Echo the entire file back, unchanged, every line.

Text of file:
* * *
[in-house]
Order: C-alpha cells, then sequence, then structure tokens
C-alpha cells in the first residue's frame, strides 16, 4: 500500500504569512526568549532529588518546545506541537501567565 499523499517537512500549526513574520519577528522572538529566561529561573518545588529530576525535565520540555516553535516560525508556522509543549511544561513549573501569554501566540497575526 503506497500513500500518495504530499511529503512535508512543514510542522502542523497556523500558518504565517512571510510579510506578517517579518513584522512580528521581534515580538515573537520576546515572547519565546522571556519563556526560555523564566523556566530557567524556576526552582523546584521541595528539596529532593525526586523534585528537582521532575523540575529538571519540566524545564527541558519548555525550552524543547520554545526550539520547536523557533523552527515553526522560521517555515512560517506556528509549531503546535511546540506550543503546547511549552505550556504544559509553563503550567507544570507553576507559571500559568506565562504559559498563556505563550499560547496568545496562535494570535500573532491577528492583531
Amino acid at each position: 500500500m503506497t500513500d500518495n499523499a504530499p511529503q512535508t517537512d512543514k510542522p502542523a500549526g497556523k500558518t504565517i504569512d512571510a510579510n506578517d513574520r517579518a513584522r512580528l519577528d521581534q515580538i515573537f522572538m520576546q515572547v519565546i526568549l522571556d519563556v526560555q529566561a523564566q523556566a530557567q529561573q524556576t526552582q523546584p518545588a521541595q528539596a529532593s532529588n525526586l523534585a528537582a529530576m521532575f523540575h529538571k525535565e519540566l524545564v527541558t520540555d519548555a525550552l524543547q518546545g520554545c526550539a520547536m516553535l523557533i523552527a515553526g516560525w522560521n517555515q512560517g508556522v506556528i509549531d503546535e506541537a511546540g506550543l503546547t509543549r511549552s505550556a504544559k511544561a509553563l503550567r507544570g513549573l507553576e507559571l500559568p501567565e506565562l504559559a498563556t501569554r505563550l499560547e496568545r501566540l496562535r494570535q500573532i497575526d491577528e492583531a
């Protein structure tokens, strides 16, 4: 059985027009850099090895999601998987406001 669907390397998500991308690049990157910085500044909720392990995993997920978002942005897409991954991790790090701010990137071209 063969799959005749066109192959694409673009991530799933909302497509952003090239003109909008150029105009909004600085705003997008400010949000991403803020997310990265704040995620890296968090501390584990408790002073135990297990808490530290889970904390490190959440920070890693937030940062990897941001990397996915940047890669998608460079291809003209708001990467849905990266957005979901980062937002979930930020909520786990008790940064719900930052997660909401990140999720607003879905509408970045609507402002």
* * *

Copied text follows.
[in-house]
Order: C-alpha cells, then sequence, then structure tokens
C-alpha cells in the first residue's frame, strides 16, 4: 500500500504569512526568549532529588518546545506541537501567565 499523499517537512500549526513574520519577528522572538529566561529561573518545588529530576525535565520540555516553535516560525508556522509543549511544561513549573501569554501566540497575526 503506497500513500500518495504530499511529503512535508512543514510542522502542523497556523500558518504565517512571510510579510506578517517579518513584522512580528521581534515580538515573537520576546515572547519565546522571556519563556526560555523564566523556566530557567524556576526552582523546584521541595528539596529532593525526586523534585528537582521532575523540575529538571519540566524545564527541558519548555525550552524543547520554545526550539520547536523557533523552527515553526522560521517555515512560517506556528509549531503546535511546540506550543503546547511549552505550556504544559509553563503550567507544570507553576507559571500559568506565562504559559498563556505563550499560547496568545496562535494570535500573532491577528492583531
Amino acid at each position: 500500500m503506497t500513500d500518495n499523499a504530499p511529503q512535508t517537512d512543514k510542522p502542523a500549526g497556523k500558518t504565517i504569512d512571510a510579510n506578517d513574520r517579518a513584522r512580528l519577528d521581534q515580538i515573537f522572538m520576546q515572547v519565546i526568549l522571556d519563556v526560555q529566561a523564566q523556566a530557567q529561573q524556576t526552582q523546584p518545588a521541595q528539596a529532593s532529588n525526586l523534585a528537582a529530576m521532575f523540575h529538571k525535565e519540566l524545564v527541558t520540555d519548555a525550552l524543547q518546545g520554545c526550539a520547536m516553535l523557533i523552527a515553526g516560525w522560521n517555515q512560517g508556522v506556528i509549531d503546535e506541537a511546540g506550543l503546547t509543549r511549552s505550556a504544559k511544561a509553563l503550567r507544570g513549573l507553576e507559571l500559568p501567565e506565562l504559559a498563556t501569554r505563550l499560547e496568545r501566540l496562535r494570535q500573532i497575526d491577528e492583531a
């Protein structure tokens, strides 16, 4: 059985027009850099090895999601998987406001 669907390397998500991308690049990157910085500044909720392990995993997920978002942005897409991954991790790090701010990137071209 063969799959005749066109192959694409673009991530799933909302497509952003090239003109909008150029105009909004600085705003997008400010949000991403803020997310990265704040995620890296968090501390584990408790002073135990297990808490530290889970904390490190959440920070890693937030940062990897941001990397996915940047890669998608460079291809003209708001990467849905990266957005979901980062937002979930930020909520786990008790940064719900930052997660909401990140999720607003879905509408970045609507402002």